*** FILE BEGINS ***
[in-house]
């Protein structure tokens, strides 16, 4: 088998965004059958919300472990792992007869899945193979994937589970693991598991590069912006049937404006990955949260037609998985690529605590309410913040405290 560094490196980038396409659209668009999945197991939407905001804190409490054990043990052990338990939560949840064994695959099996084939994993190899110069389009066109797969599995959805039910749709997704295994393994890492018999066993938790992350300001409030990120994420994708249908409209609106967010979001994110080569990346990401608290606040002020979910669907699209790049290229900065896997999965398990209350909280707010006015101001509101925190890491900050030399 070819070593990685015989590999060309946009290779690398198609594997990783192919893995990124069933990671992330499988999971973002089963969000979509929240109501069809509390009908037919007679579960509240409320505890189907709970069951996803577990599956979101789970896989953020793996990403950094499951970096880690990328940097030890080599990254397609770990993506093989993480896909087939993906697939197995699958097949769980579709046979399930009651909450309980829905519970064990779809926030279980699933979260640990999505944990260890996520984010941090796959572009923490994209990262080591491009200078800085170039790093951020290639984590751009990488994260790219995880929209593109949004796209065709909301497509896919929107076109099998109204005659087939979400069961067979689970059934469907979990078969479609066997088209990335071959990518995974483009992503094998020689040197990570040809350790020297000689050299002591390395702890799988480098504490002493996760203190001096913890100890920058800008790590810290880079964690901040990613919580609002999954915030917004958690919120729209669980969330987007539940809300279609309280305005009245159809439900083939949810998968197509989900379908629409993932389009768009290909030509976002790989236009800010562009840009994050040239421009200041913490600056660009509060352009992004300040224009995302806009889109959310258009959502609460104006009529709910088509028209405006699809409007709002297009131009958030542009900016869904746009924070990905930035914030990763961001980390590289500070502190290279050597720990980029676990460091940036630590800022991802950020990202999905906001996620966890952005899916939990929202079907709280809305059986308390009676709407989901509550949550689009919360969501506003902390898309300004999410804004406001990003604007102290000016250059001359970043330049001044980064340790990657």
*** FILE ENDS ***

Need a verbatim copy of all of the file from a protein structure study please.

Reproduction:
[in-house]
């Protein structure tokens, strides 16, 4: 088998965004059958919300472990792992007869899945193979994937589970693991598991590069912006049937404006990955949260037609998985690529605590309410913040405290 560094490196980038396409659209668009999945197991939407905001804190409490054990043990052990338990939560949840064994695959099996084939994993190899110069389009066109797969599995959805039910749709997704295994393994890492018999066993938790992350300001409030990120994420994708249908409209609106967010979001994110080569990346990401608290606040002020979910669907699209790049290229900065896997999965398990209350909280707010006015101001509101925190890491900050030399 070819070593990685015989590999060309946009290779690398198609594997990783192919893995990124069933990671992330499988999971973002089963969000979509929240109501069809509390009908037919007679579960509240409320505890189907709970069951996803577990599956979101789970896989953020793996990403950094499951970096880690990328940097030890080599990254397609770990993506093989993480896909087939993906697939197995699958097949769980579709046979399930009651909450309980829905519970064990779809926030279980699933979260640990999505944990260890996520984010941090796959572009923490994209990262080591491009200078800085170039790093951020290639984590751009990488994260790219995880929209593109949004796209065709909301497509896919929107076109099998109204005659087939979400069961067979689970059934469907979990078969479609066997088209990335071959990518995974483009992503094998020689040197990570040809350790020297000689050299002591390395702890799988480098504490002493996760203190001096913890100890920058800008790590810290880079964690901040990613919580609002999954915030917004958690919120729209669980969330987007539940809300279609309280305005009245159809439900083939949810998968197509989900379908629409993932389009768009290909030509976002790989236009800010562009840009994050040239421009200041913490600056660009509060352009992004300040224009995302806009889109959310258009959502609460104006009529709910088509028209405006699809409007709002297009131009958030542009900016869904746009924070990905930035914030990763961001980390590289500070502190290279050597720990980029676990460091940036630590800022991802950020990202999905906001996620966890952005899916939990929202079907709280809305059986308390009676709407989901509550949550689009919360969501506003902390898309300004999410804004406001990003604007102290000016250059001359970043330049001044980064340790990657």